That must have been horrible.

It was so so quiet, a very heavy atmosphere. The most painful thing was seeing the home made posters looking for family members and friends, it was strange that they all adopted the same format. They were everywhere, and you would start to see the same faces and names all over the place. It was very hard to face that every day. Thankfully, I didn’t lose any friends in that. Everyone had someone or they knew someone that had died there. The smell was also really bad because of the smoke and maybe some other things. That smell was on me for a long time.

What other things do you do here?

I teach piano to kids and I also sing in some choirs. I was just accepted into a professional choir actually. We’re going to sing at Municipal House soon. I also got to sing Beethoven’s 9th at Rudolfinum a while ago which was great. And in New York, I sang Mozart at Carnegie Hall – another nerdgasm.

When did you discover that you could sing?

That’s a good question because I never really thought that I could. I’ve always been an instrumentalist. Flute, piano and violin. I would sing in my car, you know. But I didn’t discover it until about maybe 5 years ago when I auditioned for a choir in New York and got in.

Do you sing in the shower? And if so, what do you sing?

Of course. Umm, I think it depends on my mood, whatever is stuck in my head. From Dvořák to the Clash, maybe ‘Sabotage’ by the Beastie Boys (laughs).

I love your cats. How long have you had them for?

Thank you! I’m a proud cat Mum. Lola is 15 but she was already a year old when I adopted her, and Diablo is 12. I probably pay more attention to them than maybe a normal person might. But what is normal?

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You’ve got a lot of incredible books on that shelf. Which books do you love the most?

Definitely this one by Art Speigelman, ‘In the Shadow of No Towers’, I knew the ‘Maus’ books from when I was younger, and I was lucky enough to meet him and get the book signed. I also love this copy of Dickens’ ‘Our Mutual Friend’, I think it’s from the 1800’s – very old! And I also have some old editions of ‘Tom Sawyer’ and ‘The Prose of Oscar Wilde’. This one is maybe the most morbid, ‘Pictures of the Ghetto of Warsaw’, they were taken by a German soldier.

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You also have a lot of Titanic stuff!

Yes, since I was a girl. I have several books along with a replica of the menu and china, as well as posters and things like that.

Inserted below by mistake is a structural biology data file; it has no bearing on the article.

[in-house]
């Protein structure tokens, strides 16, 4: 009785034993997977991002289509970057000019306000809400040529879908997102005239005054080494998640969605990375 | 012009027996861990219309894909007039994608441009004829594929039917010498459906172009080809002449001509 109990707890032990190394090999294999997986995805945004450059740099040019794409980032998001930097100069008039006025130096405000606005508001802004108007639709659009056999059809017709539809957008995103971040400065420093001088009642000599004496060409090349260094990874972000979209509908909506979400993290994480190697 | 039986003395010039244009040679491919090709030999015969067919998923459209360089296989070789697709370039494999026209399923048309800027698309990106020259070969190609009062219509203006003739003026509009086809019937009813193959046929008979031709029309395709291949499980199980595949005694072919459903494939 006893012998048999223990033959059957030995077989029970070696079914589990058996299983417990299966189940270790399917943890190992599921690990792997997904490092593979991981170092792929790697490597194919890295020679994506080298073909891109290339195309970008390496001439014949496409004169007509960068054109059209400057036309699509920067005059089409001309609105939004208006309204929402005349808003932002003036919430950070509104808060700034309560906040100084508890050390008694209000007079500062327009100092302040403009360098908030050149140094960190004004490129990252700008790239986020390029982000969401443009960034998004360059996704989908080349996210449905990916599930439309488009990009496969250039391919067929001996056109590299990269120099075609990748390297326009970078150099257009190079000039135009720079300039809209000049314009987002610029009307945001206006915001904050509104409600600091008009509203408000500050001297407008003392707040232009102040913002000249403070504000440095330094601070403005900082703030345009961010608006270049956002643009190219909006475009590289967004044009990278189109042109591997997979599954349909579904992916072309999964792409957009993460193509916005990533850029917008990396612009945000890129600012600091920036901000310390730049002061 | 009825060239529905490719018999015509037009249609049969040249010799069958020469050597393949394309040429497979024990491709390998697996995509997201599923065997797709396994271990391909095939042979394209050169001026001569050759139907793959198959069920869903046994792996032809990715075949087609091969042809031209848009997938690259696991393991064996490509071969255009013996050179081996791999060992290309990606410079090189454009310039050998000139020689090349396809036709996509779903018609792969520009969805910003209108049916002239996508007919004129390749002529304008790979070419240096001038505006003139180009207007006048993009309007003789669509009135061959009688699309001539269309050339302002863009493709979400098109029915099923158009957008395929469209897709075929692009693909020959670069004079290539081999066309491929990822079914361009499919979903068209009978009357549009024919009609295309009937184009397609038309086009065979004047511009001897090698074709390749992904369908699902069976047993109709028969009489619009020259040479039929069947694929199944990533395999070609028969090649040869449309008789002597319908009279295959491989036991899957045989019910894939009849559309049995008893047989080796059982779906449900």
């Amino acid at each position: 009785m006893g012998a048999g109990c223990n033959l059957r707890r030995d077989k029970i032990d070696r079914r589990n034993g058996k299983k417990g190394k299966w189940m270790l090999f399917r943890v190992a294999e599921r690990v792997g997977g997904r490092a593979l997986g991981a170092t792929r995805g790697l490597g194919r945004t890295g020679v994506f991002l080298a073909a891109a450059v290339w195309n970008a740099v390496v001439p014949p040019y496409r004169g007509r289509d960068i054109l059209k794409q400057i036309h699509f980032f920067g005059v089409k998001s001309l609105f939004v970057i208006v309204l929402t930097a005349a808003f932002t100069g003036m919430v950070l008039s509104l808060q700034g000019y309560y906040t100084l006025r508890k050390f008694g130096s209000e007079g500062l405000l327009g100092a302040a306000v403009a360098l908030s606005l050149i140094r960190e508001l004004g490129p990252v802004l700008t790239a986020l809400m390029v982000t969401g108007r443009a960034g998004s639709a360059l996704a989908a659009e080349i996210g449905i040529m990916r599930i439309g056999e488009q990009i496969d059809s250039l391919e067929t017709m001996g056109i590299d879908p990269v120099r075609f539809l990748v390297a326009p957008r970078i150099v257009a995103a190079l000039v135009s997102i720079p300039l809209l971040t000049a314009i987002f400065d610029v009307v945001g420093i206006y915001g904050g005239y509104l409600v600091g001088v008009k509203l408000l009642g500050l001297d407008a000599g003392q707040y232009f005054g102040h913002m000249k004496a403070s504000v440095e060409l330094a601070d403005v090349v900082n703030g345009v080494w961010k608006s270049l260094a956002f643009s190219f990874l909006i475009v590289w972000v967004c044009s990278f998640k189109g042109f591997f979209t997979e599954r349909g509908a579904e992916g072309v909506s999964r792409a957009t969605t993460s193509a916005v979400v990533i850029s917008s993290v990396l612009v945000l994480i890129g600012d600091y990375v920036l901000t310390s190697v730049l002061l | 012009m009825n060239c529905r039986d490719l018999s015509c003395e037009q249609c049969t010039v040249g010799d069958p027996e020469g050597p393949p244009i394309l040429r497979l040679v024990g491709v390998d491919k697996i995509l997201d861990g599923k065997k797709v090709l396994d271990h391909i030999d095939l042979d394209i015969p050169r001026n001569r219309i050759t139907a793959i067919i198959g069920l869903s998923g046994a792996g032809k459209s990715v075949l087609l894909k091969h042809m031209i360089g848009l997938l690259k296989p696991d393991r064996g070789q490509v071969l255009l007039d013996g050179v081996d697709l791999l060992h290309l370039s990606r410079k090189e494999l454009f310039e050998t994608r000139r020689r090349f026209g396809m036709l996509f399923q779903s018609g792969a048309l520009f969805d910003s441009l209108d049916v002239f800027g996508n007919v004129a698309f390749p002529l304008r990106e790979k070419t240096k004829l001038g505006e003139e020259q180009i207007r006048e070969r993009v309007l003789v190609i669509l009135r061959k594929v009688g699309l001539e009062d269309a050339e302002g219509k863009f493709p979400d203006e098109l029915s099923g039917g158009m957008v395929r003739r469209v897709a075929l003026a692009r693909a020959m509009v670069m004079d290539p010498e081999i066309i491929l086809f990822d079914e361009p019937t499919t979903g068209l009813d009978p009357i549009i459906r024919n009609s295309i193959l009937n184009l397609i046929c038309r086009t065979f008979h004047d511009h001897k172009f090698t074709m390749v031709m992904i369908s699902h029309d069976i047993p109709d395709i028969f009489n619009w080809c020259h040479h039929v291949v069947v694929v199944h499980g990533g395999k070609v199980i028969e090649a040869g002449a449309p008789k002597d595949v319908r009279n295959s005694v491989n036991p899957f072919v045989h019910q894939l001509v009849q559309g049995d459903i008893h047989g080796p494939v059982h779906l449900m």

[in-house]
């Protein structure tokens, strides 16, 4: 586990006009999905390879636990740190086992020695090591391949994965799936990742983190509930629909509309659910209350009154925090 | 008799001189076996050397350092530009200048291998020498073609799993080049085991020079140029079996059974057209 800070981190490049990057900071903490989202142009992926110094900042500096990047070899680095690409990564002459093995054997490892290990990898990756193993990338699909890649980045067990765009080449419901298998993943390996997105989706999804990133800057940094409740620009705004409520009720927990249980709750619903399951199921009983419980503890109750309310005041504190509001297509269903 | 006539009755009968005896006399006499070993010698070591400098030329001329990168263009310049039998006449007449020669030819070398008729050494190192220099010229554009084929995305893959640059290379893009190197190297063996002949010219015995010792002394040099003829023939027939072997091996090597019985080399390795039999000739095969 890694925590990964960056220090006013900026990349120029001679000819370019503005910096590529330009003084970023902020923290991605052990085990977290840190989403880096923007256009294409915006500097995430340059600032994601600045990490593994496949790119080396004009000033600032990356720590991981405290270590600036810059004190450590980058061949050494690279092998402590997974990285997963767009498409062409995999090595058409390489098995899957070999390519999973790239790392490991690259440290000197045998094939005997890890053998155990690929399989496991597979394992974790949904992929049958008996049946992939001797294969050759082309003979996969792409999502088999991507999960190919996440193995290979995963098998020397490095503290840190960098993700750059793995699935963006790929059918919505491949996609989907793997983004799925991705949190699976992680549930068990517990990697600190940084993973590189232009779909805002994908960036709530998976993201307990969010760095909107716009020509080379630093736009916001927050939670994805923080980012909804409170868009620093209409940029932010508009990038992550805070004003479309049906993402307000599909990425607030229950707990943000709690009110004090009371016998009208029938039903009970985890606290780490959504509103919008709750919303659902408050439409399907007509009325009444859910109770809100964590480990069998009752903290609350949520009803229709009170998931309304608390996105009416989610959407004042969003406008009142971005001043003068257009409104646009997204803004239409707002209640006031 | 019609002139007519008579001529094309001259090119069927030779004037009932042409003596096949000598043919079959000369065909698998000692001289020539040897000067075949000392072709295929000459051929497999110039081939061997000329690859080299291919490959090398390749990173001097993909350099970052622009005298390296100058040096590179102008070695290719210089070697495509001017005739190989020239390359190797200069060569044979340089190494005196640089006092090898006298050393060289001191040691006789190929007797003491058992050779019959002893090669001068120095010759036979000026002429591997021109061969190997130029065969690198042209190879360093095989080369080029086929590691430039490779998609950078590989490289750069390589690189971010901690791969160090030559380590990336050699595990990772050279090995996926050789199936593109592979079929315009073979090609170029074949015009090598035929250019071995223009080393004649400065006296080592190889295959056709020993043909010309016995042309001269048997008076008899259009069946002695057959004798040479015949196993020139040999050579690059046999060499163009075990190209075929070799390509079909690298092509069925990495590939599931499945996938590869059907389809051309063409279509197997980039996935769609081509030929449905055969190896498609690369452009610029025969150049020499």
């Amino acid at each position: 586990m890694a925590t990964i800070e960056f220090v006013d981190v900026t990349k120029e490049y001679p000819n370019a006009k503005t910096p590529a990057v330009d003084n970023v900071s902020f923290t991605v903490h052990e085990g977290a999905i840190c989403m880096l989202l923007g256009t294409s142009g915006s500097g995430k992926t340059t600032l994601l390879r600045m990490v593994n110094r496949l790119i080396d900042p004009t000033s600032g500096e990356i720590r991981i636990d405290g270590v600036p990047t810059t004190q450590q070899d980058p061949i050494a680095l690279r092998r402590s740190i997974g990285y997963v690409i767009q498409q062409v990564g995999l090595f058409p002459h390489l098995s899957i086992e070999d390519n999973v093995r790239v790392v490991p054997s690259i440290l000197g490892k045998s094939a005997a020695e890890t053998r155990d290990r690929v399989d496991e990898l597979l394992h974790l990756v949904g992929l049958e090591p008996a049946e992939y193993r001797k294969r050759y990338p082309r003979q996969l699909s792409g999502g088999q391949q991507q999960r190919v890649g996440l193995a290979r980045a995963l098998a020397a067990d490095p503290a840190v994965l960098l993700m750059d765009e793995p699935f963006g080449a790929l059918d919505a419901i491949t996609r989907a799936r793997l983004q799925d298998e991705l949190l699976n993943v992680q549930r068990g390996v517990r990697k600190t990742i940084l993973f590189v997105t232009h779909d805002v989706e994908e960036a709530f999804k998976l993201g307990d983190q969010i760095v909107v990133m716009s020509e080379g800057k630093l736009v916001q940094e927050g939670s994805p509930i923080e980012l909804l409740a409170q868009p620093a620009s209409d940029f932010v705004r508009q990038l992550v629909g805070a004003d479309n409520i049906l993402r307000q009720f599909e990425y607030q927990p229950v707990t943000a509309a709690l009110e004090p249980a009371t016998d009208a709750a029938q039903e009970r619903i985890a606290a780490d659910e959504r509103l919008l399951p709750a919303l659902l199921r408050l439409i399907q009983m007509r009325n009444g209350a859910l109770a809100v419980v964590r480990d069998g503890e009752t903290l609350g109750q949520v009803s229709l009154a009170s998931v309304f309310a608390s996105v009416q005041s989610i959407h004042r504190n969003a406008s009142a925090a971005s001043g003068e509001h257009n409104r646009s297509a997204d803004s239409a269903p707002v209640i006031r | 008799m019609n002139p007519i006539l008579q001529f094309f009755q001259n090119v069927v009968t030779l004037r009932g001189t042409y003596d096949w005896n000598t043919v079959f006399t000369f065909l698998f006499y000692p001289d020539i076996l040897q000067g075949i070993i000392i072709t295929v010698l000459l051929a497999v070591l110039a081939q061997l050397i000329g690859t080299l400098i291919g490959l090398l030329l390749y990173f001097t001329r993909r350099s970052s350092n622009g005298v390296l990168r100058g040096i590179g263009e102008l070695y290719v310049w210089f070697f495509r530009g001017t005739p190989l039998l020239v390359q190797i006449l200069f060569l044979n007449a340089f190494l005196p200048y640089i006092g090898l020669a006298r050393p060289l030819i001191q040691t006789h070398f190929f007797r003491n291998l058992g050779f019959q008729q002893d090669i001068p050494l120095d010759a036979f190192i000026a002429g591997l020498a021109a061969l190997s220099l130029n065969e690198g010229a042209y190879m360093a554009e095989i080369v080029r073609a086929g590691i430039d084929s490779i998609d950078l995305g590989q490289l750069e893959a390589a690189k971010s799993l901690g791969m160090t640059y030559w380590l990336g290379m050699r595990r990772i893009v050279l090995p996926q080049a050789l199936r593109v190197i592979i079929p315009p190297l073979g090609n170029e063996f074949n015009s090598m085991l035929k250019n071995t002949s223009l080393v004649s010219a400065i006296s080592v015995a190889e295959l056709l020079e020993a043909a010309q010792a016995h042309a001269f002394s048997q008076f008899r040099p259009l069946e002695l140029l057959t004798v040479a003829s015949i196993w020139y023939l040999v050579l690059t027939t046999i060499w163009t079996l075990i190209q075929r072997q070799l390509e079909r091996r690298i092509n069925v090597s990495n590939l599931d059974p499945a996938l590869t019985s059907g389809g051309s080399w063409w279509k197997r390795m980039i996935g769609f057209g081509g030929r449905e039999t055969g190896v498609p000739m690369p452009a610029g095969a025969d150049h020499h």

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If you could go back in time and see anything, what would you see?

Hmmm, god this is really hard. So many things. I would like to meet Mozart and definitely see some sort of performance by him, but most of all I would really want to hang out with him. He had a really dirty sense of humour like me. If I ever had that opportunity, I think my head would explode – that’s how much of a nerd I am.

How would you describe Prague in adjectives?

It’s definitely weird, but in a positive way. It’s interesting. I’d say rough, not as in dangerous, but more rough around the edges. It’s really random. It’s like a bizarreness with fun underneath it. For instance I was on a bus one night and there was very thick fog and the driver was watching TV whilst driving – that type of stuff is just really odd.

Would you ever go back to the USA to live again?

No, I don’t think so.

Why not?

I don’t think I’d live there again. I’m more suited to the European lifestyle. It’s more relaxed and the healthcare system is much better.

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Thanks so much for having us today Sarah!

Written and transcribed by Ryan Keating. Photography by Petr Kurečka.

Charisse talks art and the “wayback machine”

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Petr and I were blown away when we set foot in Charisse’s studio apartment. It was as if New Orleans’ legend Marie Laveau herself had decorated and imprinted part of her voodoo queen soul on the walls. We were now in Charisse’s world; one dedicated to the mystic, and the sublime. A candle lit art studio that brought some fascinating tales into the light.

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Where are you from originally, Charisse?

I’m originally from Milwaukee, Wisconsin. I went to a regular school and we were some the first kids that went to an all white school. That has really shaped my whole entire life, I think.

Do you miss it back home? What do you miss the most?

No, I don’t miss it (laughs). I do miss my Grandmother and her house though. I don’t miss the city, I never want to move back.

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What do you miss about your grandmother?

I miss her love and her aura – you know that grandmother’s aura.

How did you get to Prague, Charisse?

I flipped a coin. It was a toss-up between here and Seville in Spain.

No way! That’s cool!

It was one of the most interesting things I’ve ever done. I was living in Minneapolis and I was thinking, do I actually do this? I went to the window and it was raining, and I thought oh god! There was a double rainbow! The only thing I knew about the Czech Republic at that point was Alfons Mucha…

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What were your first impressions of Prague?

I got into the wayback machine and went back 20 years.

A wayback machine?